Keenan Briefings


COVID-19 Update: Pending Legislation Could Extend or Expand Workers’ Compensation Presumption

July 01, 2020

On May 6, 2020, Governor Gavin Newsom signed executive order N-62-20 establishing that employees who report to their places of employment after March 19, 2020, and test positive for, or are diagnosed with COVID-19, have a rebuttal presumption for workers’ compensation benefits through July 5, 2020. The details of the executive order can be found in our May 8, 2020 Briefing at The California Department of Industrial Relations (DIR) issued a Q&A document clarifying and providing implementation guidance. The details can be found in our May 19, 2020 Briefing at

We have been following several bills pending in the legislature that, if passed, could extend and potentially expand the presumption. These bills were outlined in our May 27, 2020 blog post at SB 1159 appears to have the most traction currently, as it passed out of the Senate on June 26th and is currently pending review by the Assembly. SB 1159, as currently written, would codify the rebuttal presumption outlined in the executive order, but would not extend it. The other two bills still pending are AB 196 and AB 664. Both of those bills would establish a conclusive presumption for COVID-19 and would extend the coverage of the presumption to before March 19 and continuing indefinitely.

As of the date of this Briefing, it is not known if the Governor will extend his executive order or if such a decision awaits the outcome of the legislature which could be as late as the end of September. This creates the potential for a gap between July 6, 2020 and September 30, 2020 where there is not a presumption, rebuttable or conclusive, and the potential for such a presumption to be retroactive back to July 6, 2020.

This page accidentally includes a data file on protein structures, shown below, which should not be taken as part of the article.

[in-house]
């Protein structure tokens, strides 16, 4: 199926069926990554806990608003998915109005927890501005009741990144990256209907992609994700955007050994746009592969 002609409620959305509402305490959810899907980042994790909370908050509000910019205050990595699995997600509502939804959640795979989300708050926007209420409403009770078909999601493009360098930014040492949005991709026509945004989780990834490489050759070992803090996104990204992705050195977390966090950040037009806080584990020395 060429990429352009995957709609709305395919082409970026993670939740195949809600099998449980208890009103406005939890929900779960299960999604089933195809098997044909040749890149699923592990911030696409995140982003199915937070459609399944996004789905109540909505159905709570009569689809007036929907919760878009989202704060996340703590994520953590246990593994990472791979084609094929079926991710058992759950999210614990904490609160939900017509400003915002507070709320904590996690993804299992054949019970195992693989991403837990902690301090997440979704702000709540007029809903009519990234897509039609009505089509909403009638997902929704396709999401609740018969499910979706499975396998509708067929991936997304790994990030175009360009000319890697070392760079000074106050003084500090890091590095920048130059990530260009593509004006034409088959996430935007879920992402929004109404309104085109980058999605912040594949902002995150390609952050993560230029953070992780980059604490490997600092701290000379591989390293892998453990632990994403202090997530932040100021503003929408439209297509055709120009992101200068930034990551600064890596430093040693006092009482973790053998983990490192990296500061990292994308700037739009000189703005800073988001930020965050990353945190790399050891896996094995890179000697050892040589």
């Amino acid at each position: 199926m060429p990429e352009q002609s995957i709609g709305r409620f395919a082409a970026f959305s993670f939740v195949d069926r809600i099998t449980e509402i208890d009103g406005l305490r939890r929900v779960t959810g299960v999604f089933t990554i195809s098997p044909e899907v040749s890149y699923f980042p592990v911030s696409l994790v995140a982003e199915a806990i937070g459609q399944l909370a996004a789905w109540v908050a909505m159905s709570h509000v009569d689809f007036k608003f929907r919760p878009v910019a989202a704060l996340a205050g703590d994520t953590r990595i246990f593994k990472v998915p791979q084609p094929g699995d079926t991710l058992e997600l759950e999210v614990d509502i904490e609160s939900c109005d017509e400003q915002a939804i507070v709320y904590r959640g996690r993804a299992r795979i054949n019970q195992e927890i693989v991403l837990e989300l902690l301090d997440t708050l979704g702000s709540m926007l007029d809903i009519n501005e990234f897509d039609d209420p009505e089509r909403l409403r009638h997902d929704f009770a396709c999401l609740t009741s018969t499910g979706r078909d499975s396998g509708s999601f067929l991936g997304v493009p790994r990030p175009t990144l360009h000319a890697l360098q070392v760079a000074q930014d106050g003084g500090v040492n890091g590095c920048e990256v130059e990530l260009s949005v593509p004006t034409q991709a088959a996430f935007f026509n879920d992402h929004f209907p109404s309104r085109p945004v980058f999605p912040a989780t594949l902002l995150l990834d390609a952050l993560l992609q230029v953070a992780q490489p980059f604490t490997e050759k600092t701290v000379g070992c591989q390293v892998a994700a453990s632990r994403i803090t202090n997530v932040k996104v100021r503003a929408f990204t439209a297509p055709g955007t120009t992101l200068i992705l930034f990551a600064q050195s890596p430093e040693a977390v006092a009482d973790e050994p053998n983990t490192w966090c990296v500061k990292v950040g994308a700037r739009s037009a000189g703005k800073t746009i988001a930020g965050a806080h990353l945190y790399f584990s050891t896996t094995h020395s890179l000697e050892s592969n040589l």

For potential claims after July 5, 2020, employers are encouraged to continue a similar process as is currently being followed. If an employee tests positive, or is diagnosed with COVID-19, engage the employee to determine if they feel their exposure is the result of exposure at work. If they do, provide a DWC-1 Claim Form. Upon receipt of the signed DWC-1 Claim Form, file the claim immediately with Keenan or your workers’ compensation administrator. Each claim should continue to be evaluated to determine whether the illness is related to work and what benefits, if any, the employee may be entitled to. Absent extension of the executive order or legislative action, for dates of injury after July 5, 2020, the timeframe to make a compensability decision will revert to 90 days from the date of the filing of DWC-1 Claim Form per the Labor Code.

We will continue to update you as information becomes available. Should you have any questions, please contact your Risk Management Analyst.

Keenan & Associates is not a law firm and no opinion, suggestion, or recommendation of the firm or its employees shall constitute legal advice. Clients are advised to consult with their own attorney for a determination of their legal rights, responsibilities and liabilities, including the interpretation of any statute or regulation, or its application to the clients’ business activities.